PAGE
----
You’ve probably been seeing a lot of naked cakes lately. To my knowledge, Momofuku Milk Bar is credited with both starting and popularizing the trend. (I’ve always wondered who first had the balls to step away from their cake, after setting the cake layers atop one another but before applying the crumb coat, and announce”And, done!”)
When a lovely client asked me, with genuine concern in her voice, if I could do a naked cake–I mean whether or not I had the skills to pull something like that off–I sort of chuckled to myself. Fact is, every single one of our cakes is naked before we ‘dress’ it with layers of buttercream (a crumb coat and a second, smoother coat) and then a final layer of either buttercream or fondant. Yes, I told her. I think I can handle it.
The client gave us some flexibility in the final naked style, and Callan and I agreed that we like it best when the cakes’ sides still look straight. Such a cake requires empty spaces to be filled in, and therefore has more buttercream than traditional naked cakes with only cake and filling, hence the description “scantily clad”.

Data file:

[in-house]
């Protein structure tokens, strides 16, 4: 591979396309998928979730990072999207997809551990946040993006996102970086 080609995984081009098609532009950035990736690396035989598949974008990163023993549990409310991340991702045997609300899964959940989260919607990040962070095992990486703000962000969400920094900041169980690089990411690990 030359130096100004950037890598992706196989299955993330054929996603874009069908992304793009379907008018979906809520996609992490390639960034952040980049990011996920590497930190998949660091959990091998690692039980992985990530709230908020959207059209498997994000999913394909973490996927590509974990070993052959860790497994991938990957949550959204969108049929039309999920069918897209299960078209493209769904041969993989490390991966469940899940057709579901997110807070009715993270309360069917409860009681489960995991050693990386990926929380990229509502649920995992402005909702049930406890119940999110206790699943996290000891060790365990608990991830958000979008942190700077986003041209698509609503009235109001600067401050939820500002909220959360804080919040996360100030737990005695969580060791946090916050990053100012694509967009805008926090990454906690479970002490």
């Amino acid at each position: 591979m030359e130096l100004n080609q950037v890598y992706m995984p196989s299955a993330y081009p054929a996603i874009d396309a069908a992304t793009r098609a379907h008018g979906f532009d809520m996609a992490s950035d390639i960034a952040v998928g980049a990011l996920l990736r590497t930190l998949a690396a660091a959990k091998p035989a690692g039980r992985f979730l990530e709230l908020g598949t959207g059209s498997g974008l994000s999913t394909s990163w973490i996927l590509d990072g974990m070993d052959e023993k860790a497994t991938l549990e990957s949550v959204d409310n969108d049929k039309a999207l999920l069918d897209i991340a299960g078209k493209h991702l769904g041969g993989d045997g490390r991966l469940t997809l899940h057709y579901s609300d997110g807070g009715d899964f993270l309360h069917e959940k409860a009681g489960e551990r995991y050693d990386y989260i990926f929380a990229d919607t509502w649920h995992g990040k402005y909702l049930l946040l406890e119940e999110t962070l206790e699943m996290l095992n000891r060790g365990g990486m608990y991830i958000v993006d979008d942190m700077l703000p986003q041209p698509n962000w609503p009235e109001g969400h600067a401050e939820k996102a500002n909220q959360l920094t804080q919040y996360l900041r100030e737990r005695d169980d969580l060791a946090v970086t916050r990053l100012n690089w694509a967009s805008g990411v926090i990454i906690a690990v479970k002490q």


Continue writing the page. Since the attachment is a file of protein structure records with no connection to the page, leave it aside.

I’ll never forget Callan and I just standing there, staring at the cake after it had been stacked, both a bit dumfounded.
“So…that’s it?” Callan said
“Guess so,” I answered.
And off we went to deliver it. It wasn’t until the flowers were placed on it that I fell in love. (I’ve followed Saipua on Instagram for a while, and when I walked into the New Haven Lawn Club I knew instantly why.)
Here are the photos of our first official scantily clad cake adorned with Saipua’s flowers.